KR_Patterson | Apr 28, 2015 |
Showing 1-5 of 543 (next | show all)
"Powerful and unsettling.......As memorable an introduction to the subject as The Diary of Anne Frank."
added by cvosshans | editUSA Today (Sep 24, 2009)
"Deeply affecting......Beautiful and sparely written"
added by cvosshans | editThe Wall Street Journal (Sep 24, 2009)
added by ianreads | editThe Guardian, Kathryn Hughes (Jan 21, 2006)
Escolhi ler este livro porque consegue abordar a época Nazi de uma forma simples, não deixando, no entanto, de ser cruel e realista. Foca a inocência de duas crianças, que apesar de pertencerem a culturas diferentes, conseguem viver uma amizade inocente num mundo ignorante. Recomendo-o pois ele consegue transmitir que somos todos seres humanos e que devemos ser respeitados independentemente dos nossos ideias, costumes e cultura, porque se não o fizermos podemos magoar quem realmente amamos.

Starred Review. "While only hinting at violence, blind hatred, and deplorable conditions, Boyne has included pointed examples of bullying and fearfulness. His combination of strong characterization and simple, honest narrative make this powerful and memorable tale a unique addition to Holocaust literature for those who already have some knowledge of Hitlers Final Solution." Ages 12+.
added by cvosshans | editBookBrowse, School Library Journal - Susan Scheps

» Add other authors (29 possible)

Author nameRoleType of authorWork?Status
John Boyneprimary authorall editionsconfirmed
Jakobeit, BrigitteTranslatorsecondary authorsome editionsconfirmed
Jonge, Jenny deTranslatorsecondary authorsome editionsconfirmed
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For Jamie Lynch
LJCRS Book Fair Selection 5767
First words
One afternoon, when Bruno came home from school, he was surprised to find Maria, the family's maid--who always kept her head bowed and never looked up from the carpet--standing in his bedroom, pulling all his belongings out of the wardrobe and packing them in four large wooden crates, even the things he'd hidden at the back that belonged to him and were nobody else's business.
Last words
Disambiguation notice
Published as The Boy in the Striped Pyjamas in the UK
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Book description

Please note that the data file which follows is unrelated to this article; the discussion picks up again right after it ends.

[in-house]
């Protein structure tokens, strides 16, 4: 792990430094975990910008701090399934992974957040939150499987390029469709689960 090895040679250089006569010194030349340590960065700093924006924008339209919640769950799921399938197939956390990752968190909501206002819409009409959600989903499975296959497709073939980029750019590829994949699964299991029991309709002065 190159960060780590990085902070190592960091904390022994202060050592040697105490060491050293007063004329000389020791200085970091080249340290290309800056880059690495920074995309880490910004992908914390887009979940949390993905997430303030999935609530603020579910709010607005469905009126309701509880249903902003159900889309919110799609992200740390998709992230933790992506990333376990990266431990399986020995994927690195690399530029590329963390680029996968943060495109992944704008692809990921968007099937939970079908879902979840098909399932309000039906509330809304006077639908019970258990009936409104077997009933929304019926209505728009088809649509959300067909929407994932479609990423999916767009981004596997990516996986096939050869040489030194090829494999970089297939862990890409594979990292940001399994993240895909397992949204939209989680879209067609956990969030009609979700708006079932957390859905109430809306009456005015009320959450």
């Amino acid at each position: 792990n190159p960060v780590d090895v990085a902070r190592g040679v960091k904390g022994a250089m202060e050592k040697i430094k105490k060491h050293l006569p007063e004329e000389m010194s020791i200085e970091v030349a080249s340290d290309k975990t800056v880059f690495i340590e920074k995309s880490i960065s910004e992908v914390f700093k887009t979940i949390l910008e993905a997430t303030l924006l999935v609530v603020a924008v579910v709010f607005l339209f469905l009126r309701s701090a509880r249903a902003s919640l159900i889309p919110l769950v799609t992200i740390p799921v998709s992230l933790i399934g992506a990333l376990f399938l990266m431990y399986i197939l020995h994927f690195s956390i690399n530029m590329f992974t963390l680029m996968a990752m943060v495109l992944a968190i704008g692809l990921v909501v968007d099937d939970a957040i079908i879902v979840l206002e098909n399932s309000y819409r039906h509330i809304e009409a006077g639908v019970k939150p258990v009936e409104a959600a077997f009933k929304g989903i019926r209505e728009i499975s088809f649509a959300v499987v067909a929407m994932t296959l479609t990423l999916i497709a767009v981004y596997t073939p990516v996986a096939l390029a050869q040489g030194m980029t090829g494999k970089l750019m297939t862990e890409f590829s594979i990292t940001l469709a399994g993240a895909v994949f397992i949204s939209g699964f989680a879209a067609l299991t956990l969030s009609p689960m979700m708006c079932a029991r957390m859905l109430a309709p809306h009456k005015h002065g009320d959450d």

the best book ever
Haiku summary

Amazon.com Amazon.com Review (ISBN 0198326769, Paperback)

Book Description

This work was set in Berlin, 1942. When Bruno returns home from school one day, he discovers that his belongings are being packed in crates. His father has received a promotion and the family must move from their home to a new house far far away, where there is no one to play with and nothing to do. A tall fence running alongside stretches as far as the eye can see and cuts him off from the strange people he can see in the distance. But, Bruno longs to be an explorer and decides that there must be more to this desolate new place than what meets the eye. While exploring his new environment, he meets another boy whose life and circumstances are very different to his own, and their meeting results in a friendship that has devastating consequences. --This text refers to an out of print or unavailable edition of this title.

The Boy in the Striped Pajamas is now a major motion picture (releasing in November 2008). Enjoy these images from the film, and click the thumbnails to see a larger image in a new browser window.

(retrieved from Amazon Thu, 12 Mar 2015 18:13:04 -0400)

(see all 6 descriptions)

Bored and lonely after his family moves from Berlin to a place called "Out-With" in 1942, Bruno, the son of a Nazi officer, befriends a boy in striped pajamas who lives behind a wire fence.

(summary from another edition)

» see all 15 descriptions